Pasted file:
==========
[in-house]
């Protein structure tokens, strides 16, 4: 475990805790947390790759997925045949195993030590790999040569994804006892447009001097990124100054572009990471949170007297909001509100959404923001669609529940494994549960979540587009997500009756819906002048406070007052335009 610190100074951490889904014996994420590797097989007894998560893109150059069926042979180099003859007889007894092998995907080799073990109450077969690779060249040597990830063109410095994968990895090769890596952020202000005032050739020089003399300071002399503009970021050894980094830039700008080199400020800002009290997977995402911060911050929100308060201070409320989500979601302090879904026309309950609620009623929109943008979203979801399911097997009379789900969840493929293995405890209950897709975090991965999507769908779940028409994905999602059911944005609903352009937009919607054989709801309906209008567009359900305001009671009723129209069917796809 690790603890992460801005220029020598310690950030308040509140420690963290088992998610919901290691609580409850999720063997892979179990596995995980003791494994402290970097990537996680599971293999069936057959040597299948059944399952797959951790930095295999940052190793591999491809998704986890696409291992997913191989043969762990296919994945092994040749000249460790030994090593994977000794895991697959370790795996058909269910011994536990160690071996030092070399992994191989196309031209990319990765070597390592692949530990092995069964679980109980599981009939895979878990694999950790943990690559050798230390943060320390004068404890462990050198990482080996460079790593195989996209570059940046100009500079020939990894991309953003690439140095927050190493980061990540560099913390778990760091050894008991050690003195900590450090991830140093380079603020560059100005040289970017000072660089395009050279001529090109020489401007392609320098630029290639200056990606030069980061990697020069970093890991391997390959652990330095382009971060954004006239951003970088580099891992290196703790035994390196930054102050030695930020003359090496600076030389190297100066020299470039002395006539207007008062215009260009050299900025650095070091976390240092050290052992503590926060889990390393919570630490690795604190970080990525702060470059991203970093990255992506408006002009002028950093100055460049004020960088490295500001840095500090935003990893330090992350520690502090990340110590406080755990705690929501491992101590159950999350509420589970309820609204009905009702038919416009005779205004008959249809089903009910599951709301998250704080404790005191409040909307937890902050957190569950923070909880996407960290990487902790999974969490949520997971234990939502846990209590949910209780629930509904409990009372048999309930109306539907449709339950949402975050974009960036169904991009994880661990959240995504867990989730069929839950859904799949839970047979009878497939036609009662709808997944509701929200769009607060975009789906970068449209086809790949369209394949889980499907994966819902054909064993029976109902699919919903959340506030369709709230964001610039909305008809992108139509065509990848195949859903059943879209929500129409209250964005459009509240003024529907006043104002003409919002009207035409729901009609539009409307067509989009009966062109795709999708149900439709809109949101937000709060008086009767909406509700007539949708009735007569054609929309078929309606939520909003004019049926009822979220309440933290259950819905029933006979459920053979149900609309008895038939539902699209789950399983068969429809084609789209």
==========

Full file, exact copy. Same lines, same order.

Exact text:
[in-house]
């Protein structure tokens, strides 16, 4: 475990805790947390790759997925045949195993030590790999040569994804006892447009001097990124100054572009990471949170007297909001509100959404923001669609529940494994549960979540587009997500009756819906002048406070007052335009 610190100074951490889904014996994420590797097989007894998560893109150059069926042979180099003859007889007894092998995907080799073990109450077969690779060249040597990830063109410095994968990895090769890596952020202000005032050739020089003399300071002399503009970021050894980094830039700008080199400020800002009290997977995402911060911050929100308060201070409320989500979601302090879904026309309950609620009623929109943008979203979801399911097997009379789900969840493929293995405890209950897709975090991965999507769908779940028409994905999602059911944005609903352009937009919607054989709801309906209008567009359900305001009671009723129209069917796809 690790603890992460801005220029020598310690950030308040509140420690963290088992998610919901290691609580409850999720063997892979179990596995995980003791494994402290970097990537996680599971293999069936057959040597299948059944399952797959951790930095295999940052190793591999491809998704986890696409291992997913191989043969762990296919994945092994040749000249460790030994090593994977000794895991697959370790795996058909269910011994536990160690071996030092070399992994191989196309031209990319990765070597390592692949530990092995069964679980109980599981009939895979878990694999950790943990690559050798230390943060320390004068404890462990050198990482080996460079790593195989996209570059940046100009500079020939990894991309953003690439140095927050190493980061990540560099913390778990760091050894008991050690003195900590450090991830140093380079603020560059100005040289970017000072660089395009050279001529090109020489401007392609320098630029290639200056990606030069980061990697020069970093890991391997390959652990330095382009971060954004006239951003970088580099891992290196703790035994390196930054102050030695930020003359090496600076030389190297100066020299470039002395006539207007008062215009260009050299900025650095070091976390240092050290052992503590926060889990390393919570630490690795604190970080990525702060470059991203970093990255992506408006002009002028950093100055460049004020960088490295500001840095500090935003990893330090992350520690502090990340110590406080755990705690929501491992101590159950999350509420589970309820609204009905009702038919416009005779205004008959249809089903009910599951709301998250704080404790005191409040909307937890902050957190569950923070909880996407960290990487902790999974969490949520997971234990939502846990209590949910209780629930509904409990009372048999309930109306539907449709339950949402975050974009960036169904991009994880661990959240995504867990989730069929839950859904799949839970047979009878497939036609009662709808997944509701929200769009607060975009789906970068449209086809790949369209394949889980499907994966819902054909064993029976109902699919919903959340506030369709709230964001610039909305008809992108139509065509990848195949859903059943879209929500129409209250964005459009509240003024529907006043104002003409919002009207035409729901009609539009409307067509989009009966062109795709999708149900439709809109949101937000709060008086009767909406509700007539949708009735007569054609929309078929309606939520909003004019049926009822979220309440933290259950819905029933006979459920053979149900609309008895038939539902699209789950399983068969429809084609789209």